Berlin call himself an historian of ideas, rather than a philosopher. Nevertheless, his way of reporting history throws its own light on these ideas, drawing out the ironies and ambiguities of their evolution. In Six Enemies of Liberty, he examines in loving detail, the peculiarities of the times and the thinking of six key personalities who decisively influenced our ideas of freedom and repression, duty and justice, of our rights and our obligations. Berlin has the wonderful art of making general trends in thought explicit, where these attitudes often were, or often are, the implicit assumptions of those who owned them. He then contrasts them with conflicting attitudes which seemed equally obvious to other people in other circumstances. This draws out the full novelty of the concepts in discussion. Some of the thinkers (Rouseau, Kant..) are familiar to most students of philosophy or history, but we tend to think of them only as bit part players who lent key aspects of our current sense of liberty. Their inclusion in a list of 'traitors' is enough to raise an eybrow, but the book argues carefully and convincingly, that however well intended these men were, their attitudes to freedom then were finaly the opposite of what the West in the 21st century would usually regard as valuable. As an historian, Berlin always frames their ideas in the context of the going debate of their time, bringing out the full passion of their declarations and protests. He also always manages to produce a couple of names that lie off the beaten track - De Maistre was particularly new and interesting for me - to make the whole experience richer and more entertaining. A peculiar magic that Berlin invokes, is to show either how easily men could justify attitudes to freedom which nowadays would be found cruel and outrageous, or on the other side of the coin, how ideas which sound very credible at first, led men to conclusions which seem the very opposite of what their creators declared themselves to be fighting for. As ever, Berlin's immense scholarship, and persuasive eloquence serve to warn us precisely against too much scholarship and eloquence. The big idea is that the almost the last thing the world needs is any more big ideas.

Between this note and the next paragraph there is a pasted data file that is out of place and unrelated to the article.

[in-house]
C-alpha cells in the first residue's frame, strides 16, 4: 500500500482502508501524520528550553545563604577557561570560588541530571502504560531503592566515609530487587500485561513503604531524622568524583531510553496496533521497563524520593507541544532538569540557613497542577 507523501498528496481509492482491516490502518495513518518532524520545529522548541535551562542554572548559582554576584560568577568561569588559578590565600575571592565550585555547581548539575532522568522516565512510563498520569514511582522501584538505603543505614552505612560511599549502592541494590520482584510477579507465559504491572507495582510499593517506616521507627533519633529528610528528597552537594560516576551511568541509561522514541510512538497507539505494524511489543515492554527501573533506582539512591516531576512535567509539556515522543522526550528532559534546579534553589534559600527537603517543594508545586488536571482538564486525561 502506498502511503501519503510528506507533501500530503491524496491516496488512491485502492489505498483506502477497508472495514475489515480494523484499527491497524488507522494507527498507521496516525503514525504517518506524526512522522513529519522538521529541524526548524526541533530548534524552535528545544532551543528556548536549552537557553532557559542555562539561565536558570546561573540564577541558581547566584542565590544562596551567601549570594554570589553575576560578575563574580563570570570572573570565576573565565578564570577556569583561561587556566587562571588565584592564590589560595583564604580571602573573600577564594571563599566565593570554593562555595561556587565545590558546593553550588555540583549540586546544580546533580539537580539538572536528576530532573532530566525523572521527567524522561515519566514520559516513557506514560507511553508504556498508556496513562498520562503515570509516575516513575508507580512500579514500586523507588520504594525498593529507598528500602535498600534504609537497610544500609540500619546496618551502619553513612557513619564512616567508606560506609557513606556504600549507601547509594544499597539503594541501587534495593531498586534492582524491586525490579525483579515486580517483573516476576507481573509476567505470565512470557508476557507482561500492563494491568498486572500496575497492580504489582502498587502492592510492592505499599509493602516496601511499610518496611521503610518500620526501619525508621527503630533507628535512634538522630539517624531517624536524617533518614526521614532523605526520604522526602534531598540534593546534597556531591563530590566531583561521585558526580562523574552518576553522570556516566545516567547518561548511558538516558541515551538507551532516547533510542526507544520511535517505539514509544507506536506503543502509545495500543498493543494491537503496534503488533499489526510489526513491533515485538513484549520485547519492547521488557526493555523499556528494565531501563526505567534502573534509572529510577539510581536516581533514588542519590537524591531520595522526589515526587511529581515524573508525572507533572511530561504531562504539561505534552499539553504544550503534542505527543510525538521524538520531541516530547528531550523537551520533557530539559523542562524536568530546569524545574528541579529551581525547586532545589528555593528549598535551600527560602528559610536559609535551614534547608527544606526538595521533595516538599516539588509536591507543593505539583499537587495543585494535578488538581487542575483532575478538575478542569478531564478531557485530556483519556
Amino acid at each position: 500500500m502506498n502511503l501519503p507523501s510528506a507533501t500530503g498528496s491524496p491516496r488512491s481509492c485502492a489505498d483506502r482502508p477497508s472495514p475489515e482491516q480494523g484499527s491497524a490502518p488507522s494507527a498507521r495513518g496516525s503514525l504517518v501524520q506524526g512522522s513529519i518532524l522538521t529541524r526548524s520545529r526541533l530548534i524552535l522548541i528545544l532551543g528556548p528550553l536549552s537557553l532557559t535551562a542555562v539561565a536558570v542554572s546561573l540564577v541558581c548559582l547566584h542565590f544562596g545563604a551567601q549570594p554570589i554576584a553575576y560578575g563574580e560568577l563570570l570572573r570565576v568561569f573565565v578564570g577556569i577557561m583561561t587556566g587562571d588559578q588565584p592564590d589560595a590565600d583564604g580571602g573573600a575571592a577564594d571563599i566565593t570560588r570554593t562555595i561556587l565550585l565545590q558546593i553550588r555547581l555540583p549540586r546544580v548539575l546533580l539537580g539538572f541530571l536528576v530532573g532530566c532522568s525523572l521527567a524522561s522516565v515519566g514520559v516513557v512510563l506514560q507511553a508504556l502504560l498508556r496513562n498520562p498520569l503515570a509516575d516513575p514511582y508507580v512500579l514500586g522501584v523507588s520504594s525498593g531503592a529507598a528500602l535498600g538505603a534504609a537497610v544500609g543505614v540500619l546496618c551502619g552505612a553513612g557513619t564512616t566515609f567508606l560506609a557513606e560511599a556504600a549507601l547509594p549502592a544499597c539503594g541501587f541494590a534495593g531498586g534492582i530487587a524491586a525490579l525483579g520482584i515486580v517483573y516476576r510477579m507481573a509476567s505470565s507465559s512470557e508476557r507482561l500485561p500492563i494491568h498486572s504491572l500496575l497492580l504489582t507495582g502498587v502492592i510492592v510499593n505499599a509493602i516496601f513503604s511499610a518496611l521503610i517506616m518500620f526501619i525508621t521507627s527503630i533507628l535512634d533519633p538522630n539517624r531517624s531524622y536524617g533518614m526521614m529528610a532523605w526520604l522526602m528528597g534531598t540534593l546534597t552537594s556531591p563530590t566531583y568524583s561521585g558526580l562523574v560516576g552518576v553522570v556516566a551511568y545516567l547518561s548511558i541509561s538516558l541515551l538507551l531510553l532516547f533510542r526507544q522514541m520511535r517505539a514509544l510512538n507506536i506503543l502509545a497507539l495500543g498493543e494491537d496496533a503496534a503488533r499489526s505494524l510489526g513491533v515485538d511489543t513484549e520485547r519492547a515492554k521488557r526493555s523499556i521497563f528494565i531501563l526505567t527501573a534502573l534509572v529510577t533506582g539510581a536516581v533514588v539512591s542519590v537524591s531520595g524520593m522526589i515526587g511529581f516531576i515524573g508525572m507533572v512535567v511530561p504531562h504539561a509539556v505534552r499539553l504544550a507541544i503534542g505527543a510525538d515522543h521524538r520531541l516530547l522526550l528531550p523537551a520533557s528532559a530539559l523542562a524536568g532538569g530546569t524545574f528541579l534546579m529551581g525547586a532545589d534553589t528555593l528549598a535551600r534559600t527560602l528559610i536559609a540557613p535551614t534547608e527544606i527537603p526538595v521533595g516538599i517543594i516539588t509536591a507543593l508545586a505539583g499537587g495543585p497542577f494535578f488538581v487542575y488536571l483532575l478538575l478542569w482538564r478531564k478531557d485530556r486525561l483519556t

The book contains six essays orignally given as radio lectures, and the direct and straightforward way difficult ideas on philosophy are communicated shines through the beautifully flowing prose. The writing is elegant, immediate and almost casually deep. An excellent introduction to philosophy around the Enlightenment, and a wonderful display of a lively mind at work.